A South Carolina couple has filed both a state medical malpractice lawsuit and a federal medical malpractice lawsuit regarding their now 8-year-old adopted child’s sex reassignment surgery that took place when the child was in foster care and the child was 16-months old (three months before the adoption was finalized).
The child was born in South Carolina in November 2004 and was placed in foster care in February 2005. Shortly after birth, the child was identified as having “ambiguous genitals” (ovotesticular disorder of sexual development), which means that the child had both male and female reproductive organs. The medical malpractice lawsuits allege that the physicians chose to perform surgery on the child that made the child look like a female, even though the child could have been raised as either a male or female, before the child’s gender identity emerged.
The child and the child’s twin sister were born prematurely and became wards of South Carolina when their mother stopped visiting them in the hospital (the father could not be contacted). The child’s sister died and the child thereafter spent more than two months in the Greenville Hospital System (one of the medical malpractice defendants in the state medical malpractice lawsuit).
The federal medical malpractice lawsuit was filed in the U.S. District Court in Charleston, South Carolina and alleged that the surgery violated the child’s constitutional rights – the surgery precluded the child’s potential to procreate as a male and caused a significant and permanent impairment of sexual function. The adoptive parents initially raised the child as a female but soon noticed that the child gravitated to male clothing, preferred short haircuts, enjoyed playing with a toolkit, flew model airplanes, and requested to join a boys’ gymnastics class.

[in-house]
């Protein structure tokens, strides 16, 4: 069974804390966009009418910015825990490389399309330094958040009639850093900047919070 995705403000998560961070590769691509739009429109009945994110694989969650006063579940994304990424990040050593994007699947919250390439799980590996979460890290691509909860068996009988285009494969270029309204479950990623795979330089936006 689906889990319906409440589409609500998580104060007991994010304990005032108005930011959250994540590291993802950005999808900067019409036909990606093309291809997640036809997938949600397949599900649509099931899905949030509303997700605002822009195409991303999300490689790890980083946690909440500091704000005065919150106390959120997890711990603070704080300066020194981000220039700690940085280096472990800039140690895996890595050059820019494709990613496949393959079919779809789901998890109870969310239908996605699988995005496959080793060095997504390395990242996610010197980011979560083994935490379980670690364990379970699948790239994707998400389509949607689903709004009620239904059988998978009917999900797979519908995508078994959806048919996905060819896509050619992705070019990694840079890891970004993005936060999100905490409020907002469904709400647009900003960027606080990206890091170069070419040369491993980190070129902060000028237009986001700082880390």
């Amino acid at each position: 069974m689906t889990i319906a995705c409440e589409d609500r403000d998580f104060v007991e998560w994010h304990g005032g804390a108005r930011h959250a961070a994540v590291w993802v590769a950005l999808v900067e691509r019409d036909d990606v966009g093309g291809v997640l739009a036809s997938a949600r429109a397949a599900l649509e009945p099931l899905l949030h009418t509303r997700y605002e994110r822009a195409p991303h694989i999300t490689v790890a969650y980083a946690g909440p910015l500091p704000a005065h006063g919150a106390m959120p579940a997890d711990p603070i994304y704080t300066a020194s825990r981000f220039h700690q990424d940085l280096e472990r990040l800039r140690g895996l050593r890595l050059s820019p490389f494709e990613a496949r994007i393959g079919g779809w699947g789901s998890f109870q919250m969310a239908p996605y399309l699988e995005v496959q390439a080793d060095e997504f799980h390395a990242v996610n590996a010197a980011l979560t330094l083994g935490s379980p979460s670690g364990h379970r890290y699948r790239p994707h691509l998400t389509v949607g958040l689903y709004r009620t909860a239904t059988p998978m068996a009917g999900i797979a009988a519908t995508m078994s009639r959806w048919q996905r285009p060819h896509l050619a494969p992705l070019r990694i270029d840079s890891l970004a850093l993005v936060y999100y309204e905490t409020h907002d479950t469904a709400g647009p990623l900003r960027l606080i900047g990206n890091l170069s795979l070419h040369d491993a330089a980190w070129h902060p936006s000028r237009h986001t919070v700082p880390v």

The medical malpractice lawsuit filed in the South Carolina state court names the South Carolina Department of Social Services, the Greenville Hospital System, and the Medical University of South Carolina as the medical malpractice defendants and alleges gross negligence and lack of informed consent – “The doctors knew that sex assignment surgeries on infants with conditions like M.C.’s poses a significant risk of imposing a gender that is ultimately rejected by the patient.”
A couple of months ago, the couple assisted their child to transition to live as a boy and he has been accepted as a male by his friends. The couple fear that the long-term effects of the sex reassignment surgery will be detrimental to the child in the long-term because of the permanent impairment of sexual function.
If you, a family member, a loved one, or a friend have been injured or suffered other harms as a result of medical malpractice in South Carolina or in another U.S. state, it is important to promptly consult with a South Carolina malpractice attorney or a malpractice attorney in your state who may be willing to investigate your possible medical malpractice claim for you and represent you in a medical malpractice case, if appropriate.
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